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Minnesota reacts to attacks
By Mark Zdechlik, Minnesota Public Radio
September 11, 2001
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Gov. Ventura activated a state emergency center (above) with a telephone hotline for people to report suspicious activity. Several state agencies are participating at the center.
(MPR Photo/William Wilcoxen)
Minnesotans reacted to news of the terrorist attacks with the same shock, anger and sorrow that has engulfed much of the nation. Many businesses closed for the day amid heightened security and a call for calm from public officials.

A LITTLE LESS THAN AN HOUR after a second plane crashed into the second World Trade Center tower, Gov. Jesse Ventura took the stage at a conference at a downtown Minneapolis hotel; the governor and his audience still trying to make sense of the unprecedented terrorist attacks.

"I wish I could be here under better circumstances than the news we got," Ventura said.

The governor likened the attacks to Pearl Harbor and activated a state emergency center with a telephone hotline for people to report suspicious activity. The governor also ordered flags at all government buildings flown at half staff indefinitely.

In the downtowns of St.Paul and Minneapolis, workers by the hundreds streamed from office buildings. Some left on their own to go home; others evacuated as a precaution. The IDS Tower closed, the Mall of America shut down. Workers at St. Paul's World Trade Center were also sent home.

On the sidewalk outside, office workers shared reactions to the morning's events.

Richard Tweeden was heading home to be with his family and was physically sickened by the attacks. He'd had enough of the dramatic television coverage which held the attention of so many for so much of the day. "There's kind of tingling in my body and a pit in my stomach," he told Minnesota Public Radio. "I want to get home and see if I can get my children and just kind of huddle up. I don't want to watch television right now, I'll tell you that. I don't need anymore trauma right now."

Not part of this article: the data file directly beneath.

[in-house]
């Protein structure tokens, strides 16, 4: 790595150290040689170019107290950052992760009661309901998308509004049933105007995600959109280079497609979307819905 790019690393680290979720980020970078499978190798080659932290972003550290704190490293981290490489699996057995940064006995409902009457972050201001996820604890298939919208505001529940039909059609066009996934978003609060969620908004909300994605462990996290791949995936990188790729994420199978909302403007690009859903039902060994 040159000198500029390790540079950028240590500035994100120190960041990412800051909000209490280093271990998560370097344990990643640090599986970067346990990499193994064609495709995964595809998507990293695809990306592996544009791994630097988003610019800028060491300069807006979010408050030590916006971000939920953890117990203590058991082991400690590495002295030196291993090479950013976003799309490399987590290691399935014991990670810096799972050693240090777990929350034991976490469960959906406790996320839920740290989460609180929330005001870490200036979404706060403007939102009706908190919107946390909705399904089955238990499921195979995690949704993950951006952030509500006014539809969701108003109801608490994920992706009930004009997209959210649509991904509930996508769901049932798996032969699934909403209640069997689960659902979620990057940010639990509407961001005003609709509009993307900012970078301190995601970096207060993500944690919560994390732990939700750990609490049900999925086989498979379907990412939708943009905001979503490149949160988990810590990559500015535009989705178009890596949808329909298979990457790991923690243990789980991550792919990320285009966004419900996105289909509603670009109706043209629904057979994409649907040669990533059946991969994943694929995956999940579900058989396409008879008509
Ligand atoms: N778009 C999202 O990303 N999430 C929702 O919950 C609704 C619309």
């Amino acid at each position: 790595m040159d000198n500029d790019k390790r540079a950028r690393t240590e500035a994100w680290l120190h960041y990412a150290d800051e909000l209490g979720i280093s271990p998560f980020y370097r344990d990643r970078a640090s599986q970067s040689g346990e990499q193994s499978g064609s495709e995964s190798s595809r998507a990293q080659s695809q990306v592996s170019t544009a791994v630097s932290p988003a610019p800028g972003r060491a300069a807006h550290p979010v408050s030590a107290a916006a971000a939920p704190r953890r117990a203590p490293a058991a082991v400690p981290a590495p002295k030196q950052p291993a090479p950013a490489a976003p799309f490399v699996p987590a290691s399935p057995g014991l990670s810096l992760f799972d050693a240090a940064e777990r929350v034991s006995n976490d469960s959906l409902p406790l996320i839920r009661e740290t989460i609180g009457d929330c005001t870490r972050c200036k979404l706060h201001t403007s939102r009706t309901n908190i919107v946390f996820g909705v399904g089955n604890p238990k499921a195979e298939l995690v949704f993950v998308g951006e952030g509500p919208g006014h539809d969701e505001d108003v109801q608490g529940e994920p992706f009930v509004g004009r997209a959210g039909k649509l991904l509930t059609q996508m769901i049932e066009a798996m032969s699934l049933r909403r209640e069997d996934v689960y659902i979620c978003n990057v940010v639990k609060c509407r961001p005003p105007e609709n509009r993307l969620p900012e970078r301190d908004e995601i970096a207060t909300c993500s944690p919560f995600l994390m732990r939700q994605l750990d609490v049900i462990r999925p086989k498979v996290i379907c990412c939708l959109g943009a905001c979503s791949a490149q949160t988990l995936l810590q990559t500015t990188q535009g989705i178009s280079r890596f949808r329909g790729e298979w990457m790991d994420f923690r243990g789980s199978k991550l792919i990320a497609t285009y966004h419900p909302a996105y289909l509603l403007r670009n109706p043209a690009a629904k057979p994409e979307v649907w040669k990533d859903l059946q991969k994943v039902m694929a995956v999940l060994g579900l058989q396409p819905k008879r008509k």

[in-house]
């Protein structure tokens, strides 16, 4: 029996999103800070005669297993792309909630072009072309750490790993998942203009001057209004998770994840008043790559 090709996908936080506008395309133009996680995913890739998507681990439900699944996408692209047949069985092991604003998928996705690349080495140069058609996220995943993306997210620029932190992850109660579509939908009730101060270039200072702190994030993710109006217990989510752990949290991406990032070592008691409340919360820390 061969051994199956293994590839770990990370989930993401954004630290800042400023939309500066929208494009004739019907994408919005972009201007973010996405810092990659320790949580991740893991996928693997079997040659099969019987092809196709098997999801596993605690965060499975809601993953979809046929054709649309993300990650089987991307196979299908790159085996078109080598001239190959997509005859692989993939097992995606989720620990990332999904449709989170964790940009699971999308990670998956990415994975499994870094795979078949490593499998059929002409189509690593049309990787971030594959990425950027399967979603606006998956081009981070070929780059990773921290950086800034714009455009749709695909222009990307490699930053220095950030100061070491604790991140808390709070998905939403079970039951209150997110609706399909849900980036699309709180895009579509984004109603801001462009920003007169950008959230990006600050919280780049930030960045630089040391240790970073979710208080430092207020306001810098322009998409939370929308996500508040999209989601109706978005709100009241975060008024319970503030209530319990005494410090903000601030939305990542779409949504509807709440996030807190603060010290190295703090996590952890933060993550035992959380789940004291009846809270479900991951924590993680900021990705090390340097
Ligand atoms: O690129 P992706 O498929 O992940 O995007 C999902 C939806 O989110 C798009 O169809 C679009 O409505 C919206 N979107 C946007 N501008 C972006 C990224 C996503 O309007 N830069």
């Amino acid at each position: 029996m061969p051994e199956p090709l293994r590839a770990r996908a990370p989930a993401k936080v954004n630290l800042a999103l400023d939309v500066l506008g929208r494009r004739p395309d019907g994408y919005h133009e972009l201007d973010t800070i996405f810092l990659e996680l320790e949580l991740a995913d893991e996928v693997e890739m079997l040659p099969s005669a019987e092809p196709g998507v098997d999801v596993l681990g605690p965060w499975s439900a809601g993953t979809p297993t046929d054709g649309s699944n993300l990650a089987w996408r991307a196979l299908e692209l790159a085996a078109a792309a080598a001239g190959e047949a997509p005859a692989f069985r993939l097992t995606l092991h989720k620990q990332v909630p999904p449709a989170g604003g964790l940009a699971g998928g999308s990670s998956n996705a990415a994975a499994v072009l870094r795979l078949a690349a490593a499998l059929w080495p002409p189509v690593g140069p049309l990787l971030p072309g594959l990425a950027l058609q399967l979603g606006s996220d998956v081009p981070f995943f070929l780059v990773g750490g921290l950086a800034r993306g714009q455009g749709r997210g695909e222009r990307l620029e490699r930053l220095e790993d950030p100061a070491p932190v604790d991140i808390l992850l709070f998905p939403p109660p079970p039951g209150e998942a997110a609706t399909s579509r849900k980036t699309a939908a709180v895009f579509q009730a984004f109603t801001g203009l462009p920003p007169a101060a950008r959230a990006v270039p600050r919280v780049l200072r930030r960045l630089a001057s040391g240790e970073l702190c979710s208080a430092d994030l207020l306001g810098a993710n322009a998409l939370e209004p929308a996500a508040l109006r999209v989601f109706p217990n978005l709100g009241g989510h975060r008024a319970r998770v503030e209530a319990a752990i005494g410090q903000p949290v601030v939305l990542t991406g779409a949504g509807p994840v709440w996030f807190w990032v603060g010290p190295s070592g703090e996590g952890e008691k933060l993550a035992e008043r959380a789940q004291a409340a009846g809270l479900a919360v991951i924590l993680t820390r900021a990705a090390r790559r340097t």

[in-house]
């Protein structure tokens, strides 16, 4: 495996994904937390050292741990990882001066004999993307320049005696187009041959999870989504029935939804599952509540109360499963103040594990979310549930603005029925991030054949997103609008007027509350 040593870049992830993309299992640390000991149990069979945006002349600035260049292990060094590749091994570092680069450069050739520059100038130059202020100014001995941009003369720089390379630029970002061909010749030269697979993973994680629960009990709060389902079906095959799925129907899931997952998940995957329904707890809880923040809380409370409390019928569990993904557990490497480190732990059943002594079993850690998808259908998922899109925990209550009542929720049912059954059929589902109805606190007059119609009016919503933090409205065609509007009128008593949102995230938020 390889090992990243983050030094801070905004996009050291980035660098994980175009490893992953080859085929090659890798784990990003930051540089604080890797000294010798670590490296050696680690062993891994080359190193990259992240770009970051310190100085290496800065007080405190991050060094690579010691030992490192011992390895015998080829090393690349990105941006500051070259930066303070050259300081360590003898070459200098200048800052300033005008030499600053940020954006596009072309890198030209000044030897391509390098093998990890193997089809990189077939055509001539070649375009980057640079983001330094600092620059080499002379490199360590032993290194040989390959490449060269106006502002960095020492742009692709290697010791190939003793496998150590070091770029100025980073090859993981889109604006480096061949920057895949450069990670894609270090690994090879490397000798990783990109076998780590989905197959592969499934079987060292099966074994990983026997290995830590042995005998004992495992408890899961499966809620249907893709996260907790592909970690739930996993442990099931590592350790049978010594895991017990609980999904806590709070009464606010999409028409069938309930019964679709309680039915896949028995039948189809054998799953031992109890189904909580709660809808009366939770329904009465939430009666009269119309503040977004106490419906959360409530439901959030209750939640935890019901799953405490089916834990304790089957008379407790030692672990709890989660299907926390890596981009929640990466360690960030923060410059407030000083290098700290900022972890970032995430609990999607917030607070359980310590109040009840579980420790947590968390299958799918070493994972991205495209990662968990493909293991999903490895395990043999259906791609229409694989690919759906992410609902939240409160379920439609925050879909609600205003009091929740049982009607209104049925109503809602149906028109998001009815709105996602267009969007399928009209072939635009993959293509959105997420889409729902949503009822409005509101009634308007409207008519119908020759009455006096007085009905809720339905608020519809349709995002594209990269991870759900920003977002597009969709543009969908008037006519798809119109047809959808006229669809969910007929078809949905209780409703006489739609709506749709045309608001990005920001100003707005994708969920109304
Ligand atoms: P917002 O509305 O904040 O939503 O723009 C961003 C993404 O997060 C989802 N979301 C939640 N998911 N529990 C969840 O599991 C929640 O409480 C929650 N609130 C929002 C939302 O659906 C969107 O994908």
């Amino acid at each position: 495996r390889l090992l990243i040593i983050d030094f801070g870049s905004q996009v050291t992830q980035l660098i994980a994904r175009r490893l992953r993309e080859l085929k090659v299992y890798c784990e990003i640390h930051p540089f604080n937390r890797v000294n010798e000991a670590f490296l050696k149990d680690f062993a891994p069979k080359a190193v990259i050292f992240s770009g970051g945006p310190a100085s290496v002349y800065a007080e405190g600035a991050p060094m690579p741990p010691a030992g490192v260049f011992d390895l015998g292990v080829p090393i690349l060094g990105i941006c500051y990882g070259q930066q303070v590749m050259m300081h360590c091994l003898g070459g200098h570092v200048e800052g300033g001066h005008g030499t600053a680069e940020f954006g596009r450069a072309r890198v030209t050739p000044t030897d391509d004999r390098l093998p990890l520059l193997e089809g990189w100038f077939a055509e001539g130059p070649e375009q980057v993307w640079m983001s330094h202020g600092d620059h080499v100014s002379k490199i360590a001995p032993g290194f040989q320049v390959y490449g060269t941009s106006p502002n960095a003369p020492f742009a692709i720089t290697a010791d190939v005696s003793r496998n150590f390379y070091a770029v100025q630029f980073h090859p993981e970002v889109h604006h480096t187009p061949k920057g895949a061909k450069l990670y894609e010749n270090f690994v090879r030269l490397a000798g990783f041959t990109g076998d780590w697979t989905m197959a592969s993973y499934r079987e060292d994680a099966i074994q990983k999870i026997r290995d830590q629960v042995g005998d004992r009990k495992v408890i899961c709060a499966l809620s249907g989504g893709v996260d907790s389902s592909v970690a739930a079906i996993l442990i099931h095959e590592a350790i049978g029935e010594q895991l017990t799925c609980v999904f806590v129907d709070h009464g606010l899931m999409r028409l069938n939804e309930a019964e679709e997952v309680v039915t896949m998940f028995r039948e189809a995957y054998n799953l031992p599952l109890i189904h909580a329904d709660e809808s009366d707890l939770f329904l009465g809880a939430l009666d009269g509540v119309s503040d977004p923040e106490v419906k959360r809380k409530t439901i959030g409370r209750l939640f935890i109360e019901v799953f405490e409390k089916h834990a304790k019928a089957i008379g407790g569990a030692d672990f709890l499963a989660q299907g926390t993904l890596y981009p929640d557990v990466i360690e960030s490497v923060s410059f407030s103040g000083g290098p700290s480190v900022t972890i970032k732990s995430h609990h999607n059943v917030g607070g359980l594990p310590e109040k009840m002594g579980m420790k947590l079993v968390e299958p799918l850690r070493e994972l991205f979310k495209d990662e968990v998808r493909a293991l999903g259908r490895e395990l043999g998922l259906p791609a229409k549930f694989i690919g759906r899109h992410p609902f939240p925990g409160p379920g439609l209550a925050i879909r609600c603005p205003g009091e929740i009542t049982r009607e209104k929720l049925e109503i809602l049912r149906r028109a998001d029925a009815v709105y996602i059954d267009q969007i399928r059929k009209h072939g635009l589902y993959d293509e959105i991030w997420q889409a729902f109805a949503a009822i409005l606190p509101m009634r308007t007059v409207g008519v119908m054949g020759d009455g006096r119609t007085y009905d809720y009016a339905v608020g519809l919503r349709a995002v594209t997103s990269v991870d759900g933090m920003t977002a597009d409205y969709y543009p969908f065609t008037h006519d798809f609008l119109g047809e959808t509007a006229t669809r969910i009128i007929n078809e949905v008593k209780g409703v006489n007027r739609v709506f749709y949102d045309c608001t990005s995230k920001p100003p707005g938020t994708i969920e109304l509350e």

Shaun Miller of Minneapolis was one of the few Minnesotans who voiced some understanding of the motives for the attackers. "I just think we get what's coming to us. I have a lot of negative things towards the government. It just shows that we're not as powerful as we think," he said. See other images and listen to more interviews.
(MPR Photo/Mark Zdechlik)
Barbara Murphy left her law firm desk in offices near the top of the building. Her husband, who had just left Washington D.C., telephoned, urging her to do so. "I started to shake," she said. "I got really scared. I just can't get over what's happening. You know I'm thinking to myself none of this has happened since the war."

Minneapolis Mayor Sharon Sayles Belton called a news conference to assure citizens that city government was fully in control and prepared for the worst should terrorist strike locally. "Right now we have no information that the city of Minneapolis is under any kind of direct threat," Sayles Belton said. "We are, however, at a full alert preparedness state. We ask the citizens of our Minneapolis community to remain calm. We the citizens to support and allow our law enforcement officials to conduct their work to ensure the safety of all who live and work in our great city."

Like the governor, Sayles Belton appealed for calm. Sayles Belton and Police Chief Robert Olson also asked citizens to report to authorities any suspicious activity. "We are following up on things that we normally would not do so. We've increased security not only here in City Hall, in our communications center. We've also called in additional officers to make sure that our neighborhoods are fully up to strength," Olson said.

Along Nicollet Mall during the lunch hour, there was a visible presence of police, among the clusters of downtown workers sorting through the morning's events. "I hate to say it but I'm anticipating the next disaster. It's definitely not over. To me it's only just begun and I don't know where it's going to go from here and it's kind of scary about what may happen," said Minneapolis Community Technical College administrative assistant Erica Reese. She said it's time for the U.S. to tighten security even if it comes at the expense of certain personal liberties."

"I just don't think that the government cares enough about our security," she said.